Photonics Dictionary

fluorescent screen

A fluorescent screen refers to a phosphorescent or fluorescent-coated surface that emits visible light when exposed to other forms of electromagnetic radiation, such as x-rays or ultraviolet light. These screens are commonly used in various imaging and display technologies. The process involves the conversion of higher-energy, non-visible radiation into lower-energy, visible light.

Here are a few specific contexts in which fluorescent screens are frequently employed:

X-ray imaging: In medical and industrial x-ray imaging, fluorescent screens are often used to convert x-rays into visible light. When x-rays pass through a patient or object, they strike a fluorescent screen coated with materials that emit visible light upon x-ray interaction. This emitted light can then be captured and used to create x-ray images.

Cathode-ray tubes: In older television and computer monitor technologies, cathode-ray tubes used phosphorescent coatings on the screen. The electron beam from the CRT would strike these coatings, causing them to emit visible light and create the images on the screen.

Fluorescence microscopy: Fluorescent screens are also utilized in fluorescence microscopy. In this application, samples are labeled with fluorescent dyes, and when exposed to specific wavelengths of light (excitation light), they emit fluorescence that is captured by the microscope's detector. The emitted light is often displayed on a screen for observation.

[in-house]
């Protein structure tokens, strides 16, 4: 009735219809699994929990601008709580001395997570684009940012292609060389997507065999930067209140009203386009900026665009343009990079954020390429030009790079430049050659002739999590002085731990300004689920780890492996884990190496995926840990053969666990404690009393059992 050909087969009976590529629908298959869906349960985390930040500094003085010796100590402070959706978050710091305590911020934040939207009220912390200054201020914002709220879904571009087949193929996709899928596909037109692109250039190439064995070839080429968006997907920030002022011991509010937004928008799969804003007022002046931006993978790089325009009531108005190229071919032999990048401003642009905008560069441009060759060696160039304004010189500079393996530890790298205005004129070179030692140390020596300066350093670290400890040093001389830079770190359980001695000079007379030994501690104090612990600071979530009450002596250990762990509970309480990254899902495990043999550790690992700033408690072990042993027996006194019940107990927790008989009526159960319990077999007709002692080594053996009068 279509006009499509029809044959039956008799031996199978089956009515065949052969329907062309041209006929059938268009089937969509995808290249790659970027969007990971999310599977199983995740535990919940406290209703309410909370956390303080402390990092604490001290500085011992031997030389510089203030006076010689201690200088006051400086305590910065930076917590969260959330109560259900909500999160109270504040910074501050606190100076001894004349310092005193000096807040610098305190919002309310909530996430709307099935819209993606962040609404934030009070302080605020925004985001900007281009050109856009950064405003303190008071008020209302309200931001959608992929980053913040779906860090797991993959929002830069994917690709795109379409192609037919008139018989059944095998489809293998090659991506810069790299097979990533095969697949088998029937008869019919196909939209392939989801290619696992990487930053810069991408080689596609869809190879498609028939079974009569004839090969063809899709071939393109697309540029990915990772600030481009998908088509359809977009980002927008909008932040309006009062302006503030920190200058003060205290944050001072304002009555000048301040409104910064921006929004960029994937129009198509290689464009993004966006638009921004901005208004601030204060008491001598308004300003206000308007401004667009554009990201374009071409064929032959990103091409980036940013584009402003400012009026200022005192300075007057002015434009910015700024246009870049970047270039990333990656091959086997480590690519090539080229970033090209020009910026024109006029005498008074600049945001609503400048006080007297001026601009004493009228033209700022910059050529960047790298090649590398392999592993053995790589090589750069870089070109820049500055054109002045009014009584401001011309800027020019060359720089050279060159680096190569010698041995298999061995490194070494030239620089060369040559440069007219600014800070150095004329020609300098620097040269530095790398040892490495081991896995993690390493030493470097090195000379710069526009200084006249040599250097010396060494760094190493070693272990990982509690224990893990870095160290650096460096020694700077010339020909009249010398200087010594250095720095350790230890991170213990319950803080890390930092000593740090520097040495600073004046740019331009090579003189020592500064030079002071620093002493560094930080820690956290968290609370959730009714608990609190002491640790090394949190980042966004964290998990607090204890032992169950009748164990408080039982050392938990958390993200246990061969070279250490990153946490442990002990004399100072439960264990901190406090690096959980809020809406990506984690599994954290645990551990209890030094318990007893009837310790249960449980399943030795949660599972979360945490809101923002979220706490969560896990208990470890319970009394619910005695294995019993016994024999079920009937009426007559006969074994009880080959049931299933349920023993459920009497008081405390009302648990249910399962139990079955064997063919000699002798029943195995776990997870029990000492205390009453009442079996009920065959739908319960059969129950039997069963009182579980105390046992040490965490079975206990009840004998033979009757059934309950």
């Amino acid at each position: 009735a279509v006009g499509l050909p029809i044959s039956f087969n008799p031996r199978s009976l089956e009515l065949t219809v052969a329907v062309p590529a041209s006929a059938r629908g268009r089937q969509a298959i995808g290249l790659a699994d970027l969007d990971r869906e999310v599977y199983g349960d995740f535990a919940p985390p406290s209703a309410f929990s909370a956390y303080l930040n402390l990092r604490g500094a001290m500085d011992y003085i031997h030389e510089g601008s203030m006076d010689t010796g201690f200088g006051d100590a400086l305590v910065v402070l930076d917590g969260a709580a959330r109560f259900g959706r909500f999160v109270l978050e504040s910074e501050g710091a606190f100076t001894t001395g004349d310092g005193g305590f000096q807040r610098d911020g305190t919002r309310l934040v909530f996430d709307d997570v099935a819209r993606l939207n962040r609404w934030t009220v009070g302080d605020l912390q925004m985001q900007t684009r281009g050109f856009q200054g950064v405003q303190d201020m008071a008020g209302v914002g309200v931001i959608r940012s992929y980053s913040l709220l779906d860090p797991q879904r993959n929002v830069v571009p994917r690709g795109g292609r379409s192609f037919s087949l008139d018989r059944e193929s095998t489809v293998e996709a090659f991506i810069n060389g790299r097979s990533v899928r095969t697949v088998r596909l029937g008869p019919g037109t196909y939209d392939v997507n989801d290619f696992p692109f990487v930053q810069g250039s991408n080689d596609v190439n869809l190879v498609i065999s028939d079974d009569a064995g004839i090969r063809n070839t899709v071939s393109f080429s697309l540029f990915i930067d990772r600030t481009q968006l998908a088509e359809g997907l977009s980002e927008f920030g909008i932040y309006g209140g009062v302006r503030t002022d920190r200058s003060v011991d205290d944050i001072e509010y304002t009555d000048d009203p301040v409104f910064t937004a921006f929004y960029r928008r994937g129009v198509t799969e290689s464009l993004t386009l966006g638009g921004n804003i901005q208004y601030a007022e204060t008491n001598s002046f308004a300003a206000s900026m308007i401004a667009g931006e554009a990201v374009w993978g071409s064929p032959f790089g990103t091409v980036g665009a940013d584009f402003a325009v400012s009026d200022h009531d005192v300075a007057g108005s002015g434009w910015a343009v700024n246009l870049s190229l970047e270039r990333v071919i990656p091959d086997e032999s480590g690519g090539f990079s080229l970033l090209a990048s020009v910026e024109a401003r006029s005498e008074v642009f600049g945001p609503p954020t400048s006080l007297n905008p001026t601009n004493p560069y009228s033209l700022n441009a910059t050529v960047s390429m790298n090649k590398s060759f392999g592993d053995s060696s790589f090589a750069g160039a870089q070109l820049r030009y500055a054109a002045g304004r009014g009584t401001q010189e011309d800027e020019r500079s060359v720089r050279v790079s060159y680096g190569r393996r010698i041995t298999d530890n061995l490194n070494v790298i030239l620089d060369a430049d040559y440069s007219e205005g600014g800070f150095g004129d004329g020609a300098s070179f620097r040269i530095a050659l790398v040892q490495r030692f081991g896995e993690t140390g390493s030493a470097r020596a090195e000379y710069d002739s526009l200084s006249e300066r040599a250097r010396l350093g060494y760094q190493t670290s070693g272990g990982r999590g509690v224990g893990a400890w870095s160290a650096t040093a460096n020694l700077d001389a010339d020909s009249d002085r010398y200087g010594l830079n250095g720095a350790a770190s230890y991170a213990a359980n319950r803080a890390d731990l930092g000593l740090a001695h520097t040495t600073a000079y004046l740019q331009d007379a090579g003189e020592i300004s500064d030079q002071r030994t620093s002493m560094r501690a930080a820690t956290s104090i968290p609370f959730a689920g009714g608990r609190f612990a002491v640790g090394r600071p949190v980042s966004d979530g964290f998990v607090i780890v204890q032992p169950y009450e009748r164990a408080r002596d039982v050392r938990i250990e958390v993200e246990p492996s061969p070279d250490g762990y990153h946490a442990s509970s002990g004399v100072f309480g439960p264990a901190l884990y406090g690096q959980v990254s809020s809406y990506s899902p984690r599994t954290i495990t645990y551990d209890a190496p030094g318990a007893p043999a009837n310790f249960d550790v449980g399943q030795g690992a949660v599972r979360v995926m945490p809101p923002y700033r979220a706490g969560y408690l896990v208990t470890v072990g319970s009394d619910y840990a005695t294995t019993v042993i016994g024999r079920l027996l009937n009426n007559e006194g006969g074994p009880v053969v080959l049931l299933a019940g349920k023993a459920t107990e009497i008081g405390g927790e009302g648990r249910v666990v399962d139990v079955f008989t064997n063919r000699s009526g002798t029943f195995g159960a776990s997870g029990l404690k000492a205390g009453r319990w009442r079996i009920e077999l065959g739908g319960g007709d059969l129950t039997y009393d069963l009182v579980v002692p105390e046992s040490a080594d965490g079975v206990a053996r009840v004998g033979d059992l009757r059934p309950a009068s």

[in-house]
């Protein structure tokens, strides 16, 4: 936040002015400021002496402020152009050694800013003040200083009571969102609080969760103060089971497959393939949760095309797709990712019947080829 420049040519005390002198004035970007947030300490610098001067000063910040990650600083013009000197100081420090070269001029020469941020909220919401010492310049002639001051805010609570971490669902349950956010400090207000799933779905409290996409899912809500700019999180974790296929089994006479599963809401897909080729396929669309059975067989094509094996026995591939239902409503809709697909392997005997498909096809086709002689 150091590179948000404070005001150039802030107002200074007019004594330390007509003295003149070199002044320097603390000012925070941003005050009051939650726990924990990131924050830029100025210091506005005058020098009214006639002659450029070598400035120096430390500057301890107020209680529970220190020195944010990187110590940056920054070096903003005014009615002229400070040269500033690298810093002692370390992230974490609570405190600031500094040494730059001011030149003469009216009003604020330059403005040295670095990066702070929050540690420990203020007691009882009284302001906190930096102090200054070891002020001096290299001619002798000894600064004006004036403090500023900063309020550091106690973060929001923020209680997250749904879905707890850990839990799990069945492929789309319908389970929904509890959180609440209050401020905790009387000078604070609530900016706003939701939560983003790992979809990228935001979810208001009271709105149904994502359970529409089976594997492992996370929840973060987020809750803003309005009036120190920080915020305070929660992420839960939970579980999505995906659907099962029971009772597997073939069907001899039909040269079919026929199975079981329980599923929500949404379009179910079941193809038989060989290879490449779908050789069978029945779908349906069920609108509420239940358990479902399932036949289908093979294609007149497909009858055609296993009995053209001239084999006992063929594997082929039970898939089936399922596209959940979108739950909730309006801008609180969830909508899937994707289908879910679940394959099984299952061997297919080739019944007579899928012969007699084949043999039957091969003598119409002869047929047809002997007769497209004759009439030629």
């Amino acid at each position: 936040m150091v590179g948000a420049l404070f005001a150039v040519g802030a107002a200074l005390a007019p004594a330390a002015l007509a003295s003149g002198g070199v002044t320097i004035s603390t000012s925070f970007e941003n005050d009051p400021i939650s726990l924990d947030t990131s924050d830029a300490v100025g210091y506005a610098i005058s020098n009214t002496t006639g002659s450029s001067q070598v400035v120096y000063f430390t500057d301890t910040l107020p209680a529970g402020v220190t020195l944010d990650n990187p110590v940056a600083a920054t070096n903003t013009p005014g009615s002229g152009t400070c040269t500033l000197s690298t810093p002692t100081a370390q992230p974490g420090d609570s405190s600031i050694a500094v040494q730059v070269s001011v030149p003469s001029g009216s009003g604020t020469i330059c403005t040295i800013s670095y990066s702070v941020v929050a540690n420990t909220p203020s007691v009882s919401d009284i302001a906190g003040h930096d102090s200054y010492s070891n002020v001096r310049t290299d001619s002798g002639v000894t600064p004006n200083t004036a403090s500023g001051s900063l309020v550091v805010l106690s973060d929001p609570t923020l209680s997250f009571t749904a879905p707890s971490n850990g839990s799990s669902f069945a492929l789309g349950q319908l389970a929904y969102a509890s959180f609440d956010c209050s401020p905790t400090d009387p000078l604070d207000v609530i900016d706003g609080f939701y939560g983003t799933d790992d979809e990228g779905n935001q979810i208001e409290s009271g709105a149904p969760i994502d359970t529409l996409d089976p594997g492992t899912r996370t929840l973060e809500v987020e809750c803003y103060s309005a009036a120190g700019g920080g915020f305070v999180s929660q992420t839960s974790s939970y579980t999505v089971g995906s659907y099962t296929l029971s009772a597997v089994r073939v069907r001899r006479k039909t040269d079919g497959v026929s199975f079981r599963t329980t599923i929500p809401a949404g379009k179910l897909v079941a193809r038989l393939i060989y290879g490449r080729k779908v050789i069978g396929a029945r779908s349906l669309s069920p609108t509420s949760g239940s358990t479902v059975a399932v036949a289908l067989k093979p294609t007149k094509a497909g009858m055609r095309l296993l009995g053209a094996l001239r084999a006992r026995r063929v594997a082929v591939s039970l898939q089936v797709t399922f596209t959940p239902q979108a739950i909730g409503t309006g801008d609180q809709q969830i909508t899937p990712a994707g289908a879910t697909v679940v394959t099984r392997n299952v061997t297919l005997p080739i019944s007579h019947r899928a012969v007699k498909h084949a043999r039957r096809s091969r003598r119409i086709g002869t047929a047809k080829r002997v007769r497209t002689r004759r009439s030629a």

Image intensifiers: Image intensifiers in night vision devices use phosphorescent screens to convert low levels of light into visible images. Photons from ambient light strike a photocathode, releasing electrons that are then accelerated and cause phosphor screens to emit visible light, amplifying the original image.

The specific materials used for the fluorescent coating can vary, and they are chosen based on their ability to efficiently convert the incoming radiation into visible light. The application of fluorescent screens has evolved with advancements in technology, but the fundamental principle involves the conversion of one form of electromagnetic radiation into visible light for imaging or display purposes.

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